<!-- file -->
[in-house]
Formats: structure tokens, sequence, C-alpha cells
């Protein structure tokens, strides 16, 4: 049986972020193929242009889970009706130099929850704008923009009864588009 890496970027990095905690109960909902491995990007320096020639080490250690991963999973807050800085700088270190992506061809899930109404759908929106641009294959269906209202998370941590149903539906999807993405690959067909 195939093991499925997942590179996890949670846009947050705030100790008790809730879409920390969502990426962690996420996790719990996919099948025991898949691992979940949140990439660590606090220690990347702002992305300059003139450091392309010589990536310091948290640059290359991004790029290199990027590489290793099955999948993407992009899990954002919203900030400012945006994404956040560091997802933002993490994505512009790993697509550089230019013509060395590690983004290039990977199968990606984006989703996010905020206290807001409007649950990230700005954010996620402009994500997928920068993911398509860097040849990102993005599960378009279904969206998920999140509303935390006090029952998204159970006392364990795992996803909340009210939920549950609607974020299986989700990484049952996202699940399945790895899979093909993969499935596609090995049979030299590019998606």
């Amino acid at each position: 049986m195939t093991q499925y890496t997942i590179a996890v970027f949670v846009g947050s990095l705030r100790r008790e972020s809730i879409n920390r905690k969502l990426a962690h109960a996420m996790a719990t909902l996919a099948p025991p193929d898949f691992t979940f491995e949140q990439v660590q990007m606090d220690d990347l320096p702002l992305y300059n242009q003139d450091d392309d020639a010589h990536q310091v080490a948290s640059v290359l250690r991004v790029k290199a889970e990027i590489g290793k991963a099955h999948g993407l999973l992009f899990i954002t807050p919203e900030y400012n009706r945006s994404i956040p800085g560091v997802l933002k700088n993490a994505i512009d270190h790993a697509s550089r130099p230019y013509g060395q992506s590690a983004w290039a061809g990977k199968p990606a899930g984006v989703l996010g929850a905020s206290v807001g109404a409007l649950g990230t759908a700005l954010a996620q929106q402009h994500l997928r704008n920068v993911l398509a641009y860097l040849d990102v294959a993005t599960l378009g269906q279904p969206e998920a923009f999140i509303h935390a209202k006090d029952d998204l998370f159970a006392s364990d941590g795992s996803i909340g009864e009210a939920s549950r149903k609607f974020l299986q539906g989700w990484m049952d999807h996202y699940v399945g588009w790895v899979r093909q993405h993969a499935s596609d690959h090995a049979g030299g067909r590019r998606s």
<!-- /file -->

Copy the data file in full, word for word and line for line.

[in-house]
Formats: structure tokens, sequence, C-alpha cells
């Protein structure tokens, strides 16, 4: 049986972020193929242009889970009706130099929850704008923009009864588009 890496970027990095905690109960909902491995990007320096020639080490250690991963999973807050800085700088270190992506061809899930109404759908929106641009294959269906209202998370941590149903539906999807993405690959067909 195939093991499925997942590179996890949670846009947050705030100790008790809730879409920390969502990426962690996420996790719990996919099948025991898949691992979940949140990439660590606090220690990347702002992305300059003139450091392309010589990536310091948290640059290359991004790029290199990027590489290793099955999948993407992009899990954002919203900030400012945006994404956040560091997802933002993490994505512009790993697509550089230019013509060395590690983004290039990977199968990606984006989703996010905020206290807001409007649950990230700005954010996620402009994500997928920068993911398509860097040849990102993005599960378009279904969206998920999140509303935390006090029952998204159970006392364990795992996803909340009210939920549950609607974020299986989700990484049952996202699940399945790895899979093909993969499935596609090995049979030299590019998606």
């Amino acid at each position: 049986m195939t093991q499925y890496t997942i590179a996890v970027f949670v846009g947050s990095l705030r100790r008790e972020s809730i879409n920390r905690k969502l990426a962690h109960a996420m996790a719990t909902l996919a099948p025991p193929d898949f691992t979940f491995e949140q990439v660590q990007m606090d220690d990347l320096p702002l992305y300059n242009q003139d450091d392309d020639a010589h990536q310091v080490a948290s640059v290359l250690r991004v790029k290199a889970e990027i590489g290793k991963a099955h999948g993407l999973l992009f899990i954002t807050p919203e900030y400012n009706r945006s994404i956040p800085g560091v997802l933002k700088n993490a994505i512009d270190h790993a697509s550089r130099p230019y013509g060395q992506s590690a983004w290039a061809g990977k199968p990606a899930g984006v989703l996010g929850a905020s206290v807001g109404a409007l649950g990230t759908a700005l954010a996620q929106q402009h994500l997928r704008n920068v993911l398509a641009y860097l040849d990102v294959a993005t599960l378009g269906q279904p969206e998920a923009f999140i509303h935390a209202k006090d029952d998204l998370f159970a006392s364990d941590g795992s996803i909340g009864e009210a939920s549950r149903k609607f974020l299986q539906g989700w990484m049952d999807h996202y699940v399945g588009w790895v899979r093909q993405h993969a499935s596609d690959h090995a049979g030299g067909r590019r998606s």